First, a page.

Civics in Aurora and America, a reply to Rev. Peter Morales

This is not the post I had planned for today. I was in the process of editing a piece on Technological Unemployment and Income Disparity. I really planned not to comment on last week’s tragedy; the pointless political debate that we all knew would follow might never have touched my sector of the web. I was not going to just repeat myself to an audience that isn’t listening, and almost no one really is. Everyone already had their minds made up Thursday night as to how they would react. They knew after the shooting of Congressperson Gabrielle Giffords last year. Or after the 2008, politically motivated mass murder at the Tennessee Valley Unitarian Universalist Church in Knoxville, Tennessee.

The fact is that most people with strong opinions aren’t listening. They only really examine the evidence that supports their side. They don”t care that studies are done, or that facts are collected. If they did, the answers would be a lot clearer.

But, Rev. Peter Morales, president of the UUA, had to make a statement, because everyone who wants to be news worthy has to make a statement in times like this. He then reposted part of it on his official blog, speaking of the reactions it garnered. He asks, “What is behind this apparent madness?”

Below is my reply, expanded for my own blog, because I can and because I was inspired to a little stronger language by another UU who commented on something else entirely.

The root of the problem is simple and obvious to me. We can’t have a discussion about gun control for the same reason we can’t really talk about single-payer health care or reasonable tax rates and the closing of loopholes. We can’t look at Europe, and how well these things work there because, we have a different culture.

Rev. Morales mentions, “Our culture contains a belief that violence is necessary and that it somehow can save us.”

The glorification of violence did not start with Americans, though we have brought it to the peak of what I hope the “mainstream” can bare. Ultraviolent horror and action films are always the fan favorites, but they rest comfortably on a build up that goes back to Shakespeare and beyond. Heroes have always been cunning, always been problem solvers, and always been ready to fight and win. Beowulf, The Maccabees, Odysseus, all the way back to Gilgamesh; these tales contain graphic descriptions of supposed heroes in terrible acts of violence. They were meant to inspire warriors and common men alike, as tales of dedication and sacrifice.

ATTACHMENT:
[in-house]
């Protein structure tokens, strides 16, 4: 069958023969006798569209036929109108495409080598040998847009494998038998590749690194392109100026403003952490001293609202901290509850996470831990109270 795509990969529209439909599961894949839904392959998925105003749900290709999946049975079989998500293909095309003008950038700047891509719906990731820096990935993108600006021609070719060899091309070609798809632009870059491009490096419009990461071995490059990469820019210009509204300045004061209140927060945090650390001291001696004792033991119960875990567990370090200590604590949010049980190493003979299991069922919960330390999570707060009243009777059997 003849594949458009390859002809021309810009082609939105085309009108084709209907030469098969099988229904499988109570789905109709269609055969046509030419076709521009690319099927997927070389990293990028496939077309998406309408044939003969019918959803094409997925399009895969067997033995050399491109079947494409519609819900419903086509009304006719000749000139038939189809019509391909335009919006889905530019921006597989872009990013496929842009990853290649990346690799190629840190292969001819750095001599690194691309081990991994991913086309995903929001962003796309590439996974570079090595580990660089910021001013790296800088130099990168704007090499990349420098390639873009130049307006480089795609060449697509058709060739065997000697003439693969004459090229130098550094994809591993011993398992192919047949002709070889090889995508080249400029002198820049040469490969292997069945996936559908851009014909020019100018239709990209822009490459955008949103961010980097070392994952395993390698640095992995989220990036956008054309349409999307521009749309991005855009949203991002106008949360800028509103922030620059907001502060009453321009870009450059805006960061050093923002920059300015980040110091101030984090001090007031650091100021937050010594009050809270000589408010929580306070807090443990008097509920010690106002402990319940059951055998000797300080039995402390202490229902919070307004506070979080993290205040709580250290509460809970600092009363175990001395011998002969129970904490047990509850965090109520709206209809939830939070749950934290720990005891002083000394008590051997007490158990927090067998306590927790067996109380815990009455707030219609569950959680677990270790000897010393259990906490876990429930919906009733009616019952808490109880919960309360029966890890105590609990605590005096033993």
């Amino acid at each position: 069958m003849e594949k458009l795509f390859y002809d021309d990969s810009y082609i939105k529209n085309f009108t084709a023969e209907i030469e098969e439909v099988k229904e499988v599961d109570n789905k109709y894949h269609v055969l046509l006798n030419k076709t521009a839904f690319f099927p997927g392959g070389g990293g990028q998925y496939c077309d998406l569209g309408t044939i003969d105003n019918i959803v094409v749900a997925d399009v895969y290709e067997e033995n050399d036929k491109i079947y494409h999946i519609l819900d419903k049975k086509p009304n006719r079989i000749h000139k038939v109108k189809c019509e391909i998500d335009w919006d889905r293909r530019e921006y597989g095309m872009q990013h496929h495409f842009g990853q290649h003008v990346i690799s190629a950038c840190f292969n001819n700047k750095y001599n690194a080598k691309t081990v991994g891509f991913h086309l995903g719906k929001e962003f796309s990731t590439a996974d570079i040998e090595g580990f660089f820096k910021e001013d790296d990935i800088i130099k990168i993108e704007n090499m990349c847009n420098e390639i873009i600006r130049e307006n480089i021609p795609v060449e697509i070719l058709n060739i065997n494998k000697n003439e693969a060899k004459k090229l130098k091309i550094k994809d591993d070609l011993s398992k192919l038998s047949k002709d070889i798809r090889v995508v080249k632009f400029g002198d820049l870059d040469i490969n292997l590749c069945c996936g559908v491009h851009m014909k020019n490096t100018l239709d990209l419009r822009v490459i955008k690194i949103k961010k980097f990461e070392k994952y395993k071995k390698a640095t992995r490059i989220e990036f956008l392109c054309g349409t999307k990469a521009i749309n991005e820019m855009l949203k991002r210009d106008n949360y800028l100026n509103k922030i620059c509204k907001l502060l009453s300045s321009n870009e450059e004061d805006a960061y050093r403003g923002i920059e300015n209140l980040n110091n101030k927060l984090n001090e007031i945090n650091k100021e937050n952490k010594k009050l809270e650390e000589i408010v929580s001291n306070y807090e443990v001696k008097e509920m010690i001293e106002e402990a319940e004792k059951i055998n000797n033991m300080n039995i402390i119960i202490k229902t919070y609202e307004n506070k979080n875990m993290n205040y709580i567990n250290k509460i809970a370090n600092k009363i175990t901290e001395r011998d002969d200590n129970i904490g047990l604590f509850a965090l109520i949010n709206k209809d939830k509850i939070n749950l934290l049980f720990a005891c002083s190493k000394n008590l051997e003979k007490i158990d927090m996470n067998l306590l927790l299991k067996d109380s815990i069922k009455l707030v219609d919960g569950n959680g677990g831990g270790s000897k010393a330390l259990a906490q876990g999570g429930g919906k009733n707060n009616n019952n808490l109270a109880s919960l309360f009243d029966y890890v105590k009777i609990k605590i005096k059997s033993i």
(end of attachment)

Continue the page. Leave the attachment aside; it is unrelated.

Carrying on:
The difference is, in part, that our stories often put the hero at odds with authority. We worship the rebel and the vigilante, rather than the soldier or the king. Batman doing what the police cannot. Iron-man, standing up to the government and keeping his technology for himself. John McClane, a police officer always on the edge of being fired by his superiors before his unorthodox methods save the day. Our heroes often stand against the system, calling it corrupt or ineffectual. We never see courts releasing Batman’s villains because of rights violations and terrible chain of evidence.

We glorify the individual with our violence. We tell people that you have to be armed and ready to stand against authority. They hear the NRA tell them that tyrants are coming to take their guns and make them slaves. We give up real safety and social order for the illusion that the individual can stand on his own against the world. Or, at least, that he might need to fight off a horde of zombies any day now.

This is the root of our problem in the US. The rabid individualism and the false sense that each man can carve out an empire with his own hands. It has lead us further and further from friendship with our neighbors and civility with our communities. We must admit that no one builds a business, much less an empire, without the help of others. Until we do, we cannot hope to change the violence, the poverty, the dehumanization of the poor, the undocumented, the mentally ill, and in some all-to-common situations, everyone in a shopping center or movie theater.

When the President of the United States is being scorned for pointing out that this nation was built by communities and shared sacrifice, we have a problem. When Big Government isn’t allowed to help you see a doctor, because that is socialism, but can tell that doctor what kinds of treatments he can offer, even writing him a medically useless script he must read, where is the consistency of philosophy? When people want to go back to the State’s Rights arguments over gun control, abortion, gambling (But not Drugs, for heaven’s sake!), we return to the solidarity, civility, and effectiveness that lead to the civil war.